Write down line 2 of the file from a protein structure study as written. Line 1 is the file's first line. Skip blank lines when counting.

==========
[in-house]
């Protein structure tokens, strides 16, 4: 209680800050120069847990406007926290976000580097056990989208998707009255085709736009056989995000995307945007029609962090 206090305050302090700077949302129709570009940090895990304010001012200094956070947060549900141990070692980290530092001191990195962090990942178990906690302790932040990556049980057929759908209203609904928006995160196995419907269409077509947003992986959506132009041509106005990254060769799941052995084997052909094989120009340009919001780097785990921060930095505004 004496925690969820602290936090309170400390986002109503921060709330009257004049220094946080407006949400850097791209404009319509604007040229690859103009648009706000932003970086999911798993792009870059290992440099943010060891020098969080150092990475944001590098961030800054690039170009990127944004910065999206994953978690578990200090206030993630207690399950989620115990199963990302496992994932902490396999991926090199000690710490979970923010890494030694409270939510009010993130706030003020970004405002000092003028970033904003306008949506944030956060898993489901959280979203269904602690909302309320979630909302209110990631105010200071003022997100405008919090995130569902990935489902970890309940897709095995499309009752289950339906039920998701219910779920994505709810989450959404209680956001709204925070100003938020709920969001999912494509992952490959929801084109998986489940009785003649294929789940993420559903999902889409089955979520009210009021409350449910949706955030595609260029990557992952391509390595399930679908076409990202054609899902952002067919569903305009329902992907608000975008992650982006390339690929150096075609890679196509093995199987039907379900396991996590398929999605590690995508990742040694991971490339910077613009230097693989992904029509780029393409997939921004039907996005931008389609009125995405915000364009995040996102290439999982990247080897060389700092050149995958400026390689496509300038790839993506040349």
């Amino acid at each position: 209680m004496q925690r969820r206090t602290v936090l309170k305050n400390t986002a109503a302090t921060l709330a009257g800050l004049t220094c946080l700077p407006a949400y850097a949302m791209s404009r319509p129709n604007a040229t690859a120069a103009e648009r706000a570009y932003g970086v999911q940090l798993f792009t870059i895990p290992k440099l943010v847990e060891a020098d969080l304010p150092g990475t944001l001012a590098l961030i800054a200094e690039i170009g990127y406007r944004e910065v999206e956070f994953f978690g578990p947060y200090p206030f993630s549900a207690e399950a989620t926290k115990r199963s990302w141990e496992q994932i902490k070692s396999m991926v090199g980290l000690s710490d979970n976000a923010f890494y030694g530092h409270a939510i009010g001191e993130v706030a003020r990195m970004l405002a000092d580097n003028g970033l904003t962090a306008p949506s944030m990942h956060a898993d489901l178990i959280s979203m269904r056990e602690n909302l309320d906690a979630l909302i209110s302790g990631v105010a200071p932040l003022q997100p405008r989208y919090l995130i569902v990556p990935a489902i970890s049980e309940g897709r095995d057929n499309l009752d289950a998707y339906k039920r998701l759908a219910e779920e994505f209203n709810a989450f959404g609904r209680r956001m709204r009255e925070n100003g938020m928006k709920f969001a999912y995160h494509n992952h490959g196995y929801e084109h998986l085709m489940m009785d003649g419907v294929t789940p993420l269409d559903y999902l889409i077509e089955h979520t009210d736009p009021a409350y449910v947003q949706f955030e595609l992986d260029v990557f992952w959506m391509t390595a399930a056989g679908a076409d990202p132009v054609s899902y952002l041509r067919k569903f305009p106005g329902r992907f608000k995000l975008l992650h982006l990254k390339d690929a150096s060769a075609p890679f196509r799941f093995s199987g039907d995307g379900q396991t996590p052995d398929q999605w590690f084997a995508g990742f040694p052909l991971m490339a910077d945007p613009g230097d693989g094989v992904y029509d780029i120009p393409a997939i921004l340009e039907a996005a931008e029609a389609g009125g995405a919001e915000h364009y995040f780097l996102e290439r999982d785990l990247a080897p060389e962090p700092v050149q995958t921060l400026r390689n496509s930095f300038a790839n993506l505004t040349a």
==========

């Protein structure tokens, strides 16, 4: 209680800050120069847990406007926290976000580097056990989208998707009255085709736009056989995000995307945007029609962090 206090305050302090700077949302129709570009940090895990304010001012200094956070947060549900141990070692980290530092001191990195962090990942178990906690302790932040990556049980057929759908209203609904928006995160196995419907269409077509947003992986959506132009041509106005990254060769799941052995084997052909094989120009340009919001780097785990921060930095505004 004496925690969820602290936090309170400390986002109503921060709330009257004049220094946080407006949400850097791209404009319509604007040229690859103009648009706000932003970086999911798993792009870059290992440099943010060891020098969080150092990475944001590098961030800054690039170009990127944004910065999206994953978690578990200090206030993630207690399950989620115990199963990302496992994932902490396999991926090199000690710490979970923010890494030694409270939510009010993130706030003020970004405002000092003028970033904003306008949506944030956060898993489901959280979203269904602690909302309320979630909302209110990631105010200071003022997100405008919090995130569902990935489902970890309940897709095995499309009752289950339906039920998701219910779920994505709810989450959404209680956001709204925070100003938020709920969001999912494509992952490959929801084109998986489940009785003649294929789940993420559903999902889409089955979520009210009021409350449910949706955030595609260029990557992952391509390595399930679908076409990202054609899902952002067919569903305009329902992907608000975008992650982006390339690929150096075609890679196509093995199987039907379900396991996590398929999605590690995508990742040694991971490339910077613009230097693989992904029509780029393409997939921004039907996005931008389609009125995405915000364009995040996102290439999982990247080897060389700092050149995958400026390689496509300038790839993506040349």